- When you’re working with a large corporation, it may be easy to think, “Hey who am I? I’m such a small cog in this giant wheel, so I have to give in to their demands in order to get them to say YES.” However, my husband was never intimidated. He made sure we got what we needed, which was for the Bachelorette and her dates to be in the actual production! Yes, the one that the audience was going to watch that night! He explained why it was necessary, and he got them on board, so that the person we dealt with could explain it to all the stakeholders we never even talked to (like the union reps and higher ups).
- He sets super clear expectations. This one is huge. I’m still learning from him on this one. As humans, when we don’t know what to expect, we tend to imagine the worst, so it’s very easy for someone to say NO to protect their interest. When someone sets clear expectations of what’s to come, then we don’t tend to have what one of my spiritual coaches calls an “expectation hangover.” This is for everything in life. When I expect my mom to behave in a certain way, and then she does something totally different, I may get triggered, frustrated, and annoyed. However, if I go into a conversation with my mom without expecting her to act a certain way, I will be curious, open and calm. When it comes to negotiating, this is the SAME. If you’re negotiating for a car right now in 2022, during this inventory shortage, for example, you can’t expect to negotiate $10K off the price (like I did back in 2014, when we bought our Jeep). But I digress. When it came to this particular negotiation with Disney’s Lion King, my husband set very clear expectations of what we’re planning on doing, what we needed from them, and what they can expect from us, so that there were no surprises. When we finished shooting, everyone was happy! In fact, we’re still friends with the Broadway show’s head of PR. When we had already stopped working on the show, a couple of years later, he wrote us an email:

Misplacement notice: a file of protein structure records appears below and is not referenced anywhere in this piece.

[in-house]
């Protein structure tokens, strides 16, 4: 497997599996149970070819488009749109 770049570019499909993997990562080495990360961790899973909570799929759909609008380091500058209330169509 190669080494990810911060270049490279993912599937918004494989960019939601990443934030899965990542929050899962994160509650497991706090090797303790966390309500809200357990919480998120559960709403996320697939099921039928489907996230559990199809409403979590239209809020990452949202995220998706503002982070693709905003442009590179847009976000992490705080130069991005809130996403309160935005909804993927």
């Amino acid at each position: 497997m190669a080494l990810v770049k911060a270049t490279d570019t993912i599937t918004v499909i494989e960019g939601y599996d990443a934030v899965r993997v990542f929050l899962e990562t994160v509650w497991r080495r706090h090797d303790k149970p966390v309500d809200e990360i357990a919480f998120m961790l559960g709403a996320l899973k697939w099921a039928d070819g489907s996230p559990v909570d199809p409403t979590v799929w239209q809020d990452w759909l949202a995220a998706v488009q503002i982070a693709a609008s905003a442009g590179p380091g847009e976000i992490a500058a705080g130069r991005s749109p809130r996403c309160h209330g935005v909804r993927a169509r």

Now, if you want to create a masterpiece or just want to learn how to negotiate your salary, rates or anything…sign up below or get more details about a negotiation workshop my friend Malika Amandi, of The Center for Women’s Voice, and I are excitedly putting together for YOU!